Florida’s business taxes and what’s really on the line this election cycle...
Excerpt: While Democrat Andrew Gillum wants to raise the corporate tax rate and Republican Ron DeSantis wants to lower it, the Florida Influencers think it shouldn’t change at all.
A new survey of the Florida Influencers, comprised of 50 of the state’s leading political and policy figures, found that more than half of respondents (54 percent) believe the next governor should not alter the state’s current corporate tax rate of 5.5 percent. Meanwhile, 25 percent said the rate should be raised to provide more funding for education, and 21 percent said it should be lowered to spur greater business development.
“I don’t believe a change in the corporate tax rate, either up or down, is warranted at this time,” said Brian Keeley, the president and CEO of Baptist Health South Florida. “The Florida economy, in general, is currently doing just fine.”
Bottom Line: Thank you for finally a semblance of sanity prevailing in this conversation within South Florida media. Florida’s economy is the best it’s ever been. More than half of Florida is experiencing record low unemployment. Most demographics are experiencing record low unemployment in our state. Wage growth is finally above 3% in our state, outperforming the national averages as well. Businesses continue to want to relocate and grow in our state. What happens if we have a 41% increase on even some businesses? Nothing but potential negatives for our economy. I have a hard time imagining how anyone can even deem this to be a rational conversation.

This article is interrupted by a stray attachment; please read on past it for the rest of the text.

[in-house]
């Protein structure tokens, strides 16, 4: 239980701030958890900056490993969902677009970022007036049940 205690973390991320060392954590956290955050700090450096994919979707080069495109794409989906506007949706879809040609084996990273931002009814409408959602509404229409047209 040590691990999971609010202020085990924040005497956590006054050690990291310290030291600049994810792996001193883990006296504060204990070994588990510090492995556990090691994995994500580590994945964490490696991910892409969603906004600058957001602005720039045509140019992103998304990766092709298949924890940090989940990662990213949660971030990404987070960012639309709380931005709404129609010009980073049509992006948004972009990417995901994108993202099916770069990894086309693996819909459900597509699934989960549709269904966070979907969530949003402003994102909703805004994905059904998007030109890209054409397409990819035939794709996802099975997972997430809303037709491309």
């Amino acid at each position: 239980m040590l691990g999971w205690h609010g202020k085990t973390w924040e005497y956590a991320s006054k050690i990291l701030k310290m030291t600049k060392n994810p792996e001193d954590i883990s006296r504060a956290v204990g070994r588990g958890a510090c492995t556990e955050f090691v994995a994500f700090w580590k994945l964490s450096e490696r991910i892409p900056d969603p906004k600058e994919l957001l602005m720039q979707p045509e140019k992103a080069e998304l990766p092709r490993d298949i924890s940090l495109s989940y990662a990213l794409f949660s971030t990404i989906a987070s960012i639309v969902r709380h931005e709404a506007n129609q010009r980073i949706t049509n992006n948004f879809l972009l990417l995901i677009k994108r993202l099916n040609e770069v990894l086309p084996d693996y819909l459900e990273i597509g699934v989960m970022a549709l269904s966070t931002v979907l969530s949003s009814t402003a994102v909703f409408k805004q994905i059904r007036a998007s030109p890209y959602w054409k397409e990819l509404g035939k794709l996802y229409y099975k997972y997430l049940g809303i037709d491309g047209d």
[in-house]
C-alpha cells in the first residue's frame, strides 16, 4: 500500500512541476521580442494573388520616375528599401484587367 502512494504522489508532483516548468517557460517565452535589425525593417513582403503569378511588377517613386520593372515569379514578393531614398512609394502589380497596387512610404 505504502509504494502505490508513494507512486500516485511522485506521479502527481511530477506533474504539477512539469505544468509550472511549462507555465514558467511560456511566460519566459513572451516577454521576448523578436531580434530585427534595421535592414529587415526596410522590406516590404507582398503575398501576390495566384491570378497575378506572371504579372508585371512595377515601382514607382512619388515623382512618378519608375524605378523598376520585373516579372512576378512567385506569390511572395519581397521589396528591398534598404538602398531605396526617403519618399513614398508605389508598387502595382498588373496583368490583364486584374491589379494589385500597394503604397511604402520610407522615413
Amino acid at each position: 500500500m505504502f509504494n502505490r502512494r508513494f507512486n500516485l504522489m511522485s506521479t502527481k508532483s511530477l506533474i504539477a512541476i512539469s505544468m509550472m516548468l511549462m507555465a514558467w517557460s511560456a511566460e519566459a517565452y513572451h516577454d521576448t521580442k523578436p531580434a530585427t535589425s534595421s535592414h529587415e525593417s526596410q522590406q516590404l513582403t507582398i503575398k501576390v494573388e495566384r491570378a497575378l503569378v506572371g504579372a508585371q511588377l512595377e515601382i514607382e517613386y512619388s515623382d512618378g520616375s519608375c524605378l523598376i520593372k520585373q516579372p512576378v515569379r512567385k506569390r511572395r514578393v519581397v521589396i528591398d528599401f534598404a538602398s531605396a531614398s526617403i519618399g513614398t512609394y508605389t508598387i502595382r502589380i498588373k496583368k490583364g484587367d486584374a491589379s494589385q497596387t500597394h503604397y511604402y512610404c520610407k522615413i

What do you do when you’re having success in your life and doing the best you’ve ever done personally and professionally? Do you continue to what you’ve been doing, while learning and growing, or do decide to do a 180 and make the opposite decisions of what you’ve been doing and hope it works out? It’s frankly irrational. I understood why President Obama’s ideas seemed appealing to the time to many Americans given the economic calamity of the Great Recession (despite plenty of evidence I provided of why his policies wouldn’t be effective economically). In the case of Florida’s current economy, I can’t begin to fathom how people in mass could view a dramatic reversal of policy to be viable given the record performance of our state and maturation of our business development.
What’s more is that Amazon’s been battling Seattle’s efforts to do to it what Andrew Gillum is proposing we do in Florida. Think a 41% tax increase on businesses will help or hurt our chances of landing HQ2? That's the difference here. We aren’t talking about a Gwen Graham style Democrat that would be fighting for different priorities with largely existing policy. We’re talking about a 180 from the policy that’s bringing us the best, and most sustainable economy we’ve ever had in our state.